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Kleppner: Abortion

10/21/10 5:55PM By Bram Kleppner
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(HOST)  According to commentator Bram Kleppner people on opposite sides of the abortion debate have more in common than they might think.


(KLEPPNER) Abortion. I just say the word, and you're ready for a fight. You expect that within a few words, you'll know whether I'm pro-life or pro-choice. If I'm not on your side, you'll meet everything I say with anger, derision and sadness. If I am on your side, you'll relax and cheer.  Either way, you don't expect to hear anything you haven't heard a thousand times before.

But I'm going to say something new. In this country, we are all pro-life. I myself am firmly pro-choice. I've volunteered at Planned Parenthood, I sit on the boards of two non-profits that work for women's rights, and I believe in the right to a safe and legal abortion.  With all that, I'm pro-life, and so is everyone else.

No one likes abortion. Not the women who get abortions, not the doctors who perform abortions, not the individuals, non-profits, and insurance companies who pay for abortions. We are all pro-life.


Right now, those opposed to abortion are holding a series of rallies outside Planned Parenthood in Burlington and around the country. But the whole rancorous, sometimes violent, always bitter 40-year argument we've been having with ourselves is misguided, because we are all pro-life.

Less than 6% of abortions in this country are medically necessary or are the result of rape or incest. Let's not argue about 6% when we all agree on the other 90+% of abortions. The vast majority are simply the result of unwanted pregnancies. Let's agree, as uncomfortable as this will make pro-choicers, that our goal as a national community is zero unwanted pregnancies and close to zero abortions.

Pregnancies in women who aren't ready to be mothers account for almost half the non-medical abortions, so we can eliminate most unwanted pregnancies by doing two things: helping young people delay their first sexual experiences, and making sure they are equipped to avoid pregnancy when they do start having sex.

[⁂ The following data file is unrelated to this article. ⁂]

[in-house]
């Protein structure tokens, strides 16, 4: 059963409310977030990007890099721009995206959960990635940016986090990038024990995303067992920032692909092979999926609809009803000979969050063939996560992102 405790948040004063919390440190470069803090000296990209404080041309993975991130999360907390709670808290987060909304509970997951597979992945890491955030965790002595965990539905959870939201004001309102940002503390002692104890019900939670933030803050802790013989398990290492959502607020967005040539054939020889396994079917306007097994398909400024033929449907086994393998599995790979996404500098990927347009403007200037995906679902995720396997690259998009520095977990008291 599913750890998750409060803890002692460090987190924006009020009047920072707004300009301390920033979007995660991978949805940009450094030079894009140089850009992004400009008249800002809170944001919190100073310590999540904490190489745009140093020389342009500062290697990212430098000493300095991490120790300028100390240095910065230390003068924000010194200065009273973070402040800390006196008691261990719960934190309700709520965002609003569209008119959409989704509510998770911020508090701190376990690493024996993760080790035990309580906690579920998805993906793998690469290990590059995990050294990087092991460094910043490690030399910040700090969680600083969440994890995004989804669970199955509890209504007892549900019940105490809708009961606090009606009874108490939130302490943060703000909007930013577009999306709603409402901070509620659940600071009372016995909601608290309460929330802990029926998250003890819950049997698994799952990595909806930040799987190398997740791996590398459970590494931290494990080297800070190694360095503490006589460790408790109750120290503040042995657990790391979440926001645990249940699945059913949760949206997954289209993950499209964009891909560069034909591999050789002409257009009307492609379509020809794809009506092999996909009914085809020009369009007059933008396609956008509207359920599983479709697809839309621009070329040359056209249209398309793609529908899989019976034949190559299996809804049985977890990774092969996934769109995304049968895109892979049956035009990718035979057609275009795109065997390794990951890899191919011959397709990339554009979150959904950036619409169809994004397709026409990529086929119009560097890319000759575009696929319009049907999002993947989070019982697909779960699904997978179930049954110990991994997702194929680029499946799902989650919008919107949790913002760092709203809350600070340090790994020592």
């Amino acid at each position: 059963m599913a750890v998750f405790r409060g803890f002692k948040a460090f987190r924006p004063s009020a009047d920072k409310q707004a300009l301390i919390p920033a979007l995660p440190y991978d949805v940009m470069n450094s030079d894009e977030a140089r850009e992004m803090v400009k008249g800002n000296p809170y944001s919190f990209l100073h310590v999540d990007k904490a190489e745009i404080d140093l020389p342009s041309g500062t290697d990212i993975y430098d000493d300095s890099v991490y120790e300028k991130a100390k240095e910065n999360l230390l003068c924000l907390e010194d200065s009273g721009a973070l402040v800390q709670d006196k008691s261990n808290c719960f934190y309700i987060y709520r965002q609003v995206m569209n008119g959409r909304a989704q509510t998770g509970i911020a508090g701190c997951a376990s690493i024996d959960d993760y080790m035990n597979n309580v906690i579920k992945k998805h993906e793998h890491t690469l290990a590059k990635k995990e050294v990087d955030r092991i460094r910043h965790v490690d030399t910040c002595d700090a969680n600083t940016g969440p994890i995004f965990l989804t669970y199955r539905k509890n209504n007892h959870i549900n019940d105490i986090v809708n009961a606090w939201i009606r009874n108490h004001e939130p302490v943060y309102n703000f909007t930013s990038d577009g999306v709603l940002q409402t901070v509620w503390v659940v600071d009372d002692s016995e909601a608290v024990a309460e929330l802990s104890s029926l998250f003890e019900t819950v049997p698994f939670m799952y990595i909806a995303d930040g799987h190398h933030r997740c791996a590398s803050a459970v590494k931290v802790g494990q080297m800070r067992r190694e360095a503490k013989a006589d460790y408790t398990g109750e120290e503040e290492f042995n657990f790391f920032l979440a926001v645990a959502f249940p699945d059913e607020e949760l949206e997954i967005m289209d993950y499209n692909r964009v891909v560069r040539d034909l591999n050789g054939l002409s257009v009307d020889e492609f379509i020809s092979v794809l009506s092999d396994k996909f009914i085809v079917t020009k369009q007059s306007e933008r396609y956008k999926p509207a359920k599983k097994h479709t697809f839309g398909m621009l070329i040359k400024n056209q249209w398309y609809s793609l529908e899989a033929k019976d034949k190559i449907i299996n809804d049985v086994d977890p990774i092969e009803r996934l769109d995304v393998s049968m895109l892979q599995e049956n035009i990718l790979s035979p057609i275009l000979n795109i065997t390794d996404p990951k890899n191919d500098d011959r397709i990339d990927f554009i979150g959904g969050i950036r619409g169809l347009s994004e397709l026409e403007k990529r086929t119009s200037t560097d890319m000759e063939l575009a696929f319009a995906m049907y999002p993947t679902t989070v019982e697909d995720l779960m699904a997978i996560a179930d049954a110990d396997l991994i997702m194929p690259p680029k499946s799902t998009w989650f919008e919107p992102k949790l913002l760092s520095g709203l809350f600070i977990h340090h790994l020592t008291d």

Ironically, those most opposed to abortion, like evangelical Christians, and the organization they often view as the enemy, Planned Parenthood, agree on the value of delaying sexual activity. The evangelicals call it abstinence. Planned Parenthood calls it postponement. They mean the same thing. We all want our children to have healthy, happy sex lives, and we agree this is more likely if they wait until their bodies and minds mature beyond the early teenage years.

But that doesn't happen in a vacuum. The data are clear that providing young people with full information on human sexuality, birth control and the benefits of postponement is more effective than teaching abstinence only.

So here is the grand bargain between pro-lifers and pro-choicers: pro-choicers need to agree that our goal is zero non-medical abortions. Pro-lifers have to agree that we will support sex ed in our schools. There will be many fewer abortions. And all the protesters on both sides can let go of the anger and bitterness of the past 40 years and go home to their families.

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